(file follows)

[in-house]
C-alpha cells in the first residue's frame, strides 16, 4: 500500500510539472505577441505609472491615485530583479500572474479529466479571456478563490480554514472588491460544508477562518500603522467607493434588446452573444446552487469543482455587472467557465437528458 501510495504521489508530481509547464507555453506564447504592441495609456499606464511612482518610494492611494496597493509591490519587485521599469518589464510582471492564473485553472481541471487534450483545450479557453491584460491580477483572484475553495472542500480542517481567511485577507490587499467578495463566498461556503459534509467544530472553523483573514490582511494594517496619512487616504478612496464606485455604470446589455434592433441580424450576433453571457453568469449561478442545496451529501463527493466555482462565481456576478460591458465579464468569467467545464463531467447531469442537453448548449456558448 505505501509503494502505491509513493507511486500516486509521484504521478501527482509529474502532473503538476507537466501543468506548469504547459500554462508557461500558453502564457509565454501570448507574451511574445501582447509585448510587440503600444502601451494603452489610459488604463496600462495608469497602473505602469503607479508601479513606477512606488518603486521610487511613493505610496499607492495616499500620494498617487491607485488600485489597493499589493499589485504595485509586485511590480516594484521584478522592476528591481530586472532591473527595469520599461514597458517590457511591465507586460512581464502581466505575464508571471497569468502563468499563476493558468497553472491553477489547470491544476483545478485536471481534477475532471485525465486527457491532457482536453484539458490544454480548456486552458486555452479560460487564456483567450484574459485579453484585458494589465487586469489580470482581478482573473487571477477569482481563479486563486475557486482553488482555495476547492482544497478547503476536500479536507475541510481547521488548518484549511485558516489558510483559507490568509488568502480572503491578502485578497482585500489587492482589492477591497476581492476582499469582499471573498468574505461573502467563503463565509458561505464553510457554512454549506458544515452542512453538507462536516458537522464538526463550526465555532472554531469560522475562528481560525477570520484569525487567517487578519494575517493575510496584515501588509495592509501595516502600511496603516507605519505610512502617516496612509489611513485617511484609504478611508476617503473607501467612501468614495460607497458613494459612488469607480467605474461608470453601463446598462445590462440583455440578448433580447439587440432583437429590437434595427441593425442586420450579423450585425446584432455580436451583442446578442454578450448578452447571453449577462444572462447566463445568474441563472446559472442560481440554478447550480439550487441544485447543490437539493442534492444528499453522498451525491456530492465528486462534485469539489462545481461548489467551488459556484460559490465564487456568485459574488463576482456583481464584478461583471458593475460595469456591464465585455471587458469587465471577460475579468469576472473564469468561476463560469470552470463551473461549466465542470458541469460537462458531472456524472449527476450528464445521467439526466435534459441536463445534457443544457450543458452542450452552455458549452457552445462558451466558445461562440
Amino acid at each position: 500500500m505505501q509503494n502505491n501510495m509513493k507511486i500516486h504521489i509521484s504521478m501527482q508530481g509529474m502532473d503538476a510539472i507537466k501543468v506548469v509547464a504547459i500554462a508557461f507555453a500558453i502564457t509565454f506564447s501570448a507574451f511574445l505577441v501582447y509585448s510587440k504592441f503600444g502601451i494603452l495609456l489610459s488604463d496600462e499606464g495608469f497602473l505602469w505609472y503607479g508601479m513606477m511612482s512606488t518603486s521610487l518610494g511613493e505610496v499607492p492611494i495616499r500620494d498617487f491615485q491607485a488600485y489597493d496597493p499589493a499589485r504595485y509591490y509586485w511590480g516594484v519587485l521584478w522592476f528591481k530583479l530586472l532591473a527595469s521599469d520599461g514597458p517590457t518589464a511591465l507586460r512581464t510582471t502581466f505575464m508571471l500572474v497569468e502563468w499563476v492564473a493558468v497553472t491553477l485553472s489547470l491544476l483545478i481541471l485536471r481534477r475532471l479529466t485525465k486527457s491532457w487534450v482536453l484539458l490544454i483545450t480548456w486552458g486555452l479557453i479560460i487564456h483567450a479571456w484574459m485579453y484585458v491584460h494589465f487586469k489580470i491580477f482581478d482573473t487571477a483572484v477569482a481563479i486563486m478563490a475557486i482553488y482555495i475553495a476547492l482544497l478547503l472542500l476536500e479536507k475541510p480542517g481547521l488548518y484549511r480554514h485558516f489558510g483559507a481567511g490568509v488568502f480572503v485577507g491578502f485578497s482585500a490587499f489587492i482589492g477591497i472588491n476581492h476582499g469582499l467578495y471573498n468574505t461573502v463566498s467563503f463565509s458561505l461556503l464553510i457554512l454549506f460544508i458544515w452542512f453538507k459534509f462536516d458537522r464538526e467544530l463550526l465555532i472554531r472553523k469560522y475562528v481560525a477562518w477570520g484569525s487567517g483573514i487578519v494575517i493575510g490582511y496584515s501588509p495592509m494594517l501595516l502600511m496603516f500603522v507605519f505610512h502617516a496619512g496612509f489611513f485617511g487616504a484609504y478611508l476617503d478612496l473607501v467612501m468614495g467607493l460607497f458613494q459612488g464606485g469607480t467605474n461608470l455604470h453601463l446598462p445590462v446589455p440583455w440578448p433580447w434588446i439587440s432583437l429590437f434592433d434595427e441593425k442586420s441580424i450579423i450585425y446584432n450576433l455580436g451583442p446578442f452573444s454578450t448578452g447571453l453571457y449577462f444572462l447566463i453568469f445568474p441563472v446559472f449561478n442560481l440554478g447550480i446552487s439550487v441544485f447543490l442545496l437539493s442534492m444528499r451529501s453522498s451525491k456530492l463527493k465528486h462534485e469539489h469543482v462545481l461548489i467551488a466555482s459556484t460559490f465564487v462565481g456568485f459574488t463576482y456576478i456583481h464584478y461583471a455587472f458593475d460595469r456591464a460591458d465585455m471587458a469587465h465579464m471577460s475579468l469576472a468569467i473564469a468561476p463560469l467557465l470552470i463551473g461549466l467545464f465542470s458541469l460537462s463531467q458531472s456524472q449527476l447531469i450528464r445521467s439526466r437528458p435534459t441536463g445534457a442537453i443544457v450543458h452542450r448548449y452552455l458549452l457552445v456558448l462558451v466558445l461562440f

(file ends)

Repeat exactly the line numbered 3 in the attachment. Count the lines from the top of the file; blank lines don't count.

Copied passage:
Amino acid at each position: 500500500m505505501q509503494n502505491n501510495m509513493k507511486i500516486h504521489i509521484s504521478m501527482q508530481g509529474m502532473d503538476a510539472i507537466k501543468v506548469v509547464a504547459i500554462a508557461f507555453a500558453i502564457t509565454f506564447s501570448a507574451f511574445l505577441v501582447y509585448s510587440k504592441f503600444g502601451i494603452l495609456l489610459s488604463d496600462e499606464g495608469f497602473l505602469w505609472y503607479g508601479m513606477m511612482s512606488t518603486s521610487l518610494g511613493e505610496v499607492p492611494i495616499r500620494d498617487f491615485q491607485a488600485y489597493d496597493p499589493a499589485r504595485y509591490y509586485w511590480g516594484v519587485l521584478w522592476f528591481k530583479l530586472l532591473a527595469s521599469d520599461g514597458p517590457t518589464a511591465l507586460r512581464t510582471t502581466f505575464m508571471l500572474v497569468e502563468w499563476v492564473a493558468v497553472t491553477l485553472s489547470l491544476l483545478i481541471l485536471r481534477r475532471l479529466t485525465k486527457s491532457w487534450v482536453l484539458l490544454i483545450t480548456w486552458g486555452l479557453i479560460i487564456h483567450a479571456w484574459m485579453y484585458v491584460h494589465f487586469k489580470i491580477f482581478d482573473t487571477a483572484v477569482a481563479i486563486m478563490a475557486i482553488y482555495i475553495a476547492l482544497l478547503l472542500l476536500e479536507k475541510p480542517g481547521l488548518y484549511r480554514h485558516f489558510g483559507a481567511g490568509v488568502f480572503v485577507g491578502f485578497s482585500a490587499f489587492i482589492g477591497i472588491n476581492h476582499g469582499l467578495y471573498n468574505t461573502v463566498s467563503f463565509s458561505l461556503l464553510i457554512l454549506f460544508i458544515w452542512f453538507k459534509f462536516d458537522r464538526e467544530l463550526l465555532i472554531r472553523k469560522y475562528v481560525a477562518w477570520g484569525s487567517g483573514i487578519v494575517i493575510g490582511y496584515s501588509p495592509m494594517l501595516l502600511m496603516f500603522v507605519f505610512h502617516a496619512g496612509f489611513f485617511g487616504a484609504y478611508l476617503d478612496l473607501v467612501m468614495g467607493l460607497f458613494q459612488g464606485g469607480t467605474n461608470l455604470h453601463l446598462p445590462v446589455p440583455w440578448p433580447w434588446i439587440s432583437l429590437f434592433d434595427e441593425k442586420s441580424i450579423i450585425y446584432n450576433l455580436g451583442p446578442f452573444s454578450t448578452g447571453l453571457y449577462f444572462l447566463i453568469f445568474p441563472v446559472f449561478n442560481l440554478g447550480i446552487s439550487v441544485f447543490l442545496l437539493s442534492m444528499r451529501s453522498s451525491k456530492l463527493k465528486h462534485e469539489h469543482v462545481l461548489i467551488a466555482s459556484t460559490f465564487v462565481g456568485f459574488t463576482y456576478i456583481h464584478y461583471a455587472f458593475d460595469r456591464a460591458d465585455m471587458a469587465h465579464m471577460s475579468l469576472a468569467i473564469a468561476p463560469l467557465l470552470i463551473g461549466l467545464f465542470s458541469l460537462s463531467q458531472s456524472q449527476l447531469i450528464r445521467s439526466r437528458p435534459t441536463g445534457a442537453i443544457v450543458h452542450r448548449y452552455l458549452l457552445v456558448l462558451v466558445l461562440f